NEW YORK—Following the record-breaking deal volume seen in 2021, M&A activity and investor interest in the health care services space has continued at a consistent pace through this year’s second quarter, albeit with some drop-off in transactions in the eyecare sector. With the fallout from the COVID-19 pandemic finally setting in, “the health care landscape has changed dramatically,” according to a recent analysis and report by Provident Healthcare Partners, an investment banking and advisory firm with offices in Boston and New York. 

“The disruption of the pandemic affected various levels of the supply chain for provider–based services,” the report noted. “These financial impacts are beginning to normalize while larger macro-economic conditions are beginning to worsen. Fears of rising interest rates, high levels of inflation, and declining overall economic health have led to an initial decline in consolidation in the overall market.” 

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However, when threats of a recession loom, investors “tend to flock towards the more defensive sectors, such as health care, the advisory firm noted. Dollars invested in the health care services industry have remained elevated and “the total number of private equity-backed deals has stayed level over the course of 2022,” according to Provident’s analysis. 

In addition, despite rising interest rates, valuations have remained consistent as the amount of “private-equity dry powder and need to deploy capital has outweighed the constraints placed on the debt capital markets,” Provident said. Private equity investors and strategic acquirers continue to compete to pursue add-on and platform deals to capture increased market share in the highly fragmented sector.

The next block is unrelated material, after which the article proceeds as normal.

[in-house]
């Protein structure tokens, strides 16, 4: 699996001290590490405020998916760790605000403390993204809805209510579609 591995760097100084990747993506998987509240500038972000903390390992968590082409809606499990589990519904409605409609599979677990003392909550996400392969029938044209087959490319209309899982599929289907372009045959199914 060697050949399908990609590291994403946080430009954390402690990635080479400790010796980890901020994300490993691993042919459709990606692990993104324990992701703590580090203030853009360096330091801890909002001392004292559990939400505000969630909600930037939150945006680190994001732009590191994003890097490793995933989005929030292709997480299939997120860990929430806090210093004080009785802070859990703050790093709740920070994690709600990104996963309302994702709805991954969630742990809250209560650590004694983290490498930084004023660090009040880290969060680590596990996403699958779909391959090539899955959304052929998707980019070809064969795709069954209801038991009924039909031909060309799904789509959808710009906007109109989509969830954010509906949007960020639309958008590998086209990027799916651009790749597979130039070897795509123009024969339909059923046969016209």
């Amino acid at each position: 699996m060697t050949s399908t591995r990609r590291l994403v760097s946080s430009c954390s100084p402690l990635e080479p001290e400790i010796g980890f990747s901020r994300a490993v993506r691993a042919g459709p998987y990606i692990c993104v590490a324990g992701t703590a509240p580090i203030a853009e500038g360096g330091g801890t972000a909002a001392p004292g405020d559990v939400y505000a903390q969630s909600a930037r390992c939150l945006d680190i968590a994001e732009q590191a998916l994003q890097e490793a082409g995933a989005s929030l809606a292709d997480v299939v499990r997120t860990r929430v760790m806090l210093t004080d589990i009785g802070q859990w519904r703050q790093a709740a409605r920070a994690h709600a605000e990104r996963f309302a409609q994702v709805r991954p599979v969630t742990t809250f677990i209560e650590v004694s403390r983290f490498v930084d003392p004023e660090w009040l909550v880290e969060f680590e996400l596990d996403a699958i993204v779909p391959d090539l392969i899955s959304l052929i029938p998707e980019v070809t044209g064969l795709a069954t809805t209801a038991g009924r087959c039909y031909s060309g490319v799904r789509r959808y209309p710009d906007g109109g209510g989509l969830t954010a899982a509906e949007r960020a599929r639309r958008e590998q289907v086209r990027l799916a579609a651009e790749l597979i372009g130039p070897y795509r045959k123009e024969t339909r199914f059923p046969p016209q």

Provident noted that its long-term outlook, despite near term challenges, is for substantial M&A activity in the health care sector this year. 

In the ophthalmology sector, Provident said this area “continues to be one of the most active specialties within physician services as macro-economic concerns have, so far, done very little to slow the pace of deal-making within the sector.” The report noted several “strategic add-on transactions” in the quarter, as well as the entry of a new private equity firm investing in the space by way of a deal with Vision Innovation Partners (a platform formerly backed by Centre Partners that Gryphon Investors of San Francisco partnered with in May 2022).

With more than 60 of the investor-backed platforms at least four years into their investment in the eyecare sector, Provident said it expects secondary buyouts, similar to the Vision Innovation Partners’ transaction, to play a large role in consolidating a very fragmented space.